The song’s political overtones are also illuminated by this early version, with its references to politicians and Parliament. As I noted last time, Mrs. Dusenbury’s version is the only American folk version with “The Candidate” as a character. But Blanchard’s text, Like Mrs. Dusenbury’s, includes a nameless, generic politician as the first “dodger” to be mentioned. Mrs. Dusenbury’s song may thus be the American version that has stayed closest to the song’s roots in the theater, by suggesting that the first and foremost “dodge” is politics—regardless of who the politician may be.
What this portends for Charles Seeger’s (as-yet) unproven statement that the song was used in the 1884 presidential campaign between Grover Cleveland and James Blaine is unclear. On the one hand, the references to politics probably weren’t added for that campaign, but on the other, a pre-existing reference to politics might have made it a tempting song to adapt into a campaign song.
Leaving the American context for a moment, Blanchard’s play also sheds light on the Australian history of the dodger song. As Australian singer and song sleuth Warren Fahey has written, a version of “The Dodger” seems to have been sung in Australia by actor George Coppin in the 1850s, and then entered the oral tradition:
Coppin performed a song said to have been of his own composition, in Melbourne in the 1850s, called, ‘We’re all Dodging.’ He may have been using the song well before this. […] No dated, credited copy of the song Coppin sang has so far turned up in either Australia or America, but a song called ‘We’re all Cheating’ has wide currency in Australia, and songs bearing the titles ‘We’re All Dodging’ or ‘The Dodger Song’ are well-known in America.
As it happens, we now do have a “dated, credited copy of the song Coppin sang,” once again in Blanchard’s play. Although Coppin might have claimed to have written the song he performed, in fact he purchased it directly from Blanchard on October 3, 1854. Blanchard’s memoirs contain the following entries from his diary from that year:
Oct. 1st: Prepare MS of Dodge, Cinderella, Crusoe, two pantomimes and songs for Coppin to take to Australia.
2nd: Work hard on copy of Dodge. […]
3rd: Coppin pays £5 for copy of Dodge. Sails to-morrow from Southampton in the Argo. Propose his health, and success to him.
We learn from this that, although the song itself existed for more than a decade before Coppin sang it, he himself did not have it until the day before he left England for Australia. Nevertheless, he might have known and admired the song for years.So what about the question of origins? It seems that Blanchard’s play is likely to be the origin of certain key features of our American “Dodger” song, in particular the “we’re all dodging” chorus and verses about “dodges” being set to the tune of “We’re all Noddin’.” But, as previous scholars have noted as well, “The Dodger” has other antecedents. Fowke and Glazer suggest a connection with “The Farmer Comes to Town,” also known as “The Farmer Feeds Them All,” which describes people of various trades, many of them acting dishonestly, but all of them forgetting that “the farmer feeds them all.” It’s certainly thematically related to “The Dodger,” if not a direct influence.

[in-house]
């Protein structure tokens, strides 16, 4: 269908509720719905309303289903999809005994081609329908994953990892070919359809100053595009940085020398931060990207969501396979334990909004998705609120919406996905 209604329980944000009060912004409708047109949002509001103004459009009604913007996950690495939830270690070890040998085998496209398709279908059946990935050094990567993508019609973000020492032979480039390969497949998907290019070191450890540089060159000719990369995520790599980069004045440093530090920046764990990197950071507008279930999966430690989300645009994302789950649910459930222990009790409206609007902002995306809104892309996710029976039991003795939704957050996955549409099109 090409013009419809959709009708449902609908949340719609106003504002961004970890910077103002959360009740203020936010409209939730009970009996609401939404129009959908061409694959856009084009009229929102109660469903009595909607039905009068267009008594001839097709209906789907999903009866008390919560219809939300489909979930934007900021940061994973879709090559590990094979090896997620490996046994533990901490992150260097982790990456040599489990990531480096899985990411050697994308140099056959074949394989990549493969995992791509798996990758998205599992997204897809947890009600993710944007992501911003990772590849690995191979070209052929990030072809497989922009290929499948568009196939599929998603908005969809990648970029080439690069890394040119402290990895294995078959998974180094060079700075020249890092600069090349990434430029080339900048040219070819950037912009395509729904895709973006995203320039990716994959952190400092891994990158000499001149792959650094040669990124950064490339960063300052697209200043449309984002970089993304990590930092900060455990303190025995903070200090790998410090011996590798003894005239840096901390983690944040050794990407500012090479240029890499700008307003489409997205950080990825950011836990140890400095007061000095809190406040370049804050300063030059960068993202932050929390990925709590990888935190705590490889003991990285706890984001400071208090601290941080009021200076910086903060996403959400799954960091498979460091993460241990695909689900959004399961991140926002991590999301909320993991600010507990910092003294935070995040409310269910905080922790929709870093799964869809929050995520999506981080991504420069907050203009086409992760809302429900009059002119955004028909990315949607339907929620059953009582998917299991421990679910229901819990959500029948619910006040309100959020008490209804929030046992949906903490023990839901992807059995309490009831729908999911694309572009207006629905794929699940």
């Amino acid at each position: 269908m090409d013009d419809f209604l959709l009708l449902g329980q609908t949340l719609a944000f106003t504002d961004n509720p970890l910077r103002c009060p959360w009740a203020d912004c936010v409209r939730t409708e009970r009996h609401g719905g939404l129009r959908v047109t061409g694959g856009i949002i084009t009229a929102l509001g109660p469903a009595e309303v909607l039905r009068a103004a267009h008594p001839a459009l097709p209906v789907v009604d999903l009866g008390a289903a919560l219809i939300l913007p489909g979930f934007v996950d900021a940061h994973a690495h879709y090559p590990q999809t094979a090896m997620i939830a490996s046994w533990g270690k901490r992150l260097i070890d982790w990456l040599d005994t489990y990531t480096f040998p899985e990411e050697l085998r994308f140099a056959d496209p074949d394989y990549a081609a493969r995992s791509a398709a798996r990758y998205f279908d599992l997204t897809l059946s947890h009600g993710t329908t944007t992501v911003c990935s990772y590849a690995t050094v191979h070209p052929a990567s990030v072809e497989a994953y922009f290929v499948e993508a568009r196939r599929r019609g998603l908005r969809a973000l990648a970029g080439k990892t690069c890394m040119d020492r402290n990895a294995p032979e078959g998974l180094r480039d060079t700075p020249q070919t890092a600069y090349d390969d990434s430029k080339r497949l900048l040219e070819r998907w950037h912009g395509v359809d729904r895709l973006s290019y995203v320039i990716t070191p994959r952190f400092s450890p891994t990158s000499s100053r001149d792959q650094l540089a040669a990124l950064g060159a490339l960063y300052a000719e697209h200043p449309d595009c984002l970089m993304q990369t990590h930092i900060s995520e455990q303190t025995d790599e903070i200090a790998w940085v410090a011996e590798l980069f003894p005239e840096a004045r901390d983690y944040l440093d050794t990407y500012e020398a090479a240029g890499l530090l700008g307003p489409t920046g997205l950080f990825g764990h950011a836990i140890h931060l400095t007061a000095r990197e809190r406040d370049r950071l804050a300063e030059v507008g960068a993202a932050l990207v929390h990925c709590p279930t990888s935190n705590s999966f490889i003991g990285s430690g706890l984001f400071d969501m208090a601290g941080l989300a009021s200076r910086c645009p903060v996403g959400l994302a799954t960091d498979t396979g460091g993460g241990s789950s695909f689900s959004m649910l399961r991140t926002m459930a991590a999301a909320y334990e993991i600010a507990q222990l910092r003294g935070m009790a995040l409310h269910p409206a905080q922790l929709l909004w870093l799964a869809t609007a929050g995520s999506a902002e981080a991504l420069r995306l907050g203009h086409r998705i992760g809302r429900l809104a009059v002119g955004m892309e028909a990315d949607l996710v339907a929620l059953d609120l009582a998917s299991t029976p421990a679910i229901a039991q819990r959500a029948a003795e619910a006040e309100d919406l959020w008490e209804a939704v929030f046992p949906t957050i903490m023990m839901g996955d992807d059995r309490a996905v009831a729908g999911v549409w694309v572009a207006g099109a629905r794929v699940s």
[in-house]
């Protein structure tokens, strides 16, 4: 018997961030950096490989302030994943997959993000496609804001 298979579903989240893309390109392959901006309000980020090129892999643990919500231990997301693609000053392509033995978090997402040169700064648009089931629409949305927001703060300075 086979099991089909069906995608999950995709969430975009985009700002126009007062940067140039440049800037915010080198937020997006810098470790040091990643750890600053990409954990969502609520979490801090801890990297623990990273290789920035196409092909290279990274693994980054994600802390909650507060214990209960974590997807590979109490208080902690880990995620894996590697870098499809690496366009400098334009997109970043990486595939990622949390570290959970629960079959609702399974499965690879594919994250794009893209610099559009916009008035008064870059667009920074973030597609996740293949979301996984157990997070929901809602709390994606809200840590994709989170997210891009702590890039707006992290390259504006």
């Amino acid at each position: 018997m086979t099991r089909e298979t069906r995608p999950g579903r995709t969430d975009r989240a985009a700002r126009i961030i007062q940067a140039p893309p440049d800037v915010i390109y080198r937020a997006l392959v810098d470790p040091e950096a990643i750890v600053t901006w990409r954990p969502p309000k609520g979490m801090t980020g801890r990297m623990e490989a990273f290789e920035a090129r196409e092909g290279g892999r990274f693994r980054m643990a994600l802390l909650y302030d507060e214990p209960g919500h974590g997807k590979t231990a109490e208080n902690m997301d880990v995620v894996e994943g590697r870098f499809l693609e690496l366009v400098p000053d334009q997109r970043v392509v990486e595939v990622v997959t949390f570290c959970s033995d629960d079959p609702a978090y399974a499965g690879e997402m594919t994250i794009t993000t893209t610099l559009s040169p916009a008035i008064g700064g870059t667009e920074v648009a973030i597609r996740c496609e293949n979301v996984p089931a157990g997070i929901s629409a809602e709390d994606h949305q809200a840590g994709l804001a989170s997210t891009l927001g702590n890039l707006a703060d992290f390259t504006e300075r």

There are other songs that are clearly connected with “The Dodger.” In particular, in the Anglo-American folksong tradition, there is a well known family of songs in which each verse recounts a way in which a given tradesman cheats his clients. Songs of this type are well known under such titles as “The Rigs of the Times” and “Chapter of Cheats.” Some of these songs may predate Blanchard’s song; if so, he would have had access to broadsides of them selling in the streets of London, or would have heard them sung in the streets and in pubs. It’s therefore possible his “Dodger” song was a loose adaptation of these earlier folksongs, perhaps influenced by the popularity of the phrase “the artful dodge.” Indeed, some versions of “Chapter of Cheats” seem to be set to the same tune as “The Dodger,” and have not been precisely dated. They apparently were either influenced by Blanchard’s song, or were among his sources. (They are also likely to be among the sources of the Australian songs with “we’re all cheating” in the chorus.)
Songs of the “Cheating Tradesmen” type also made it to America, in particular one that was known as “Hard Times.” It was popular both on broadsides and in the oral tradition. John Lomax recorded this song from Mrs. Minnie Floyd of Murrells Inlet, South Carolina on June 8, 1939. Hear it in the player below.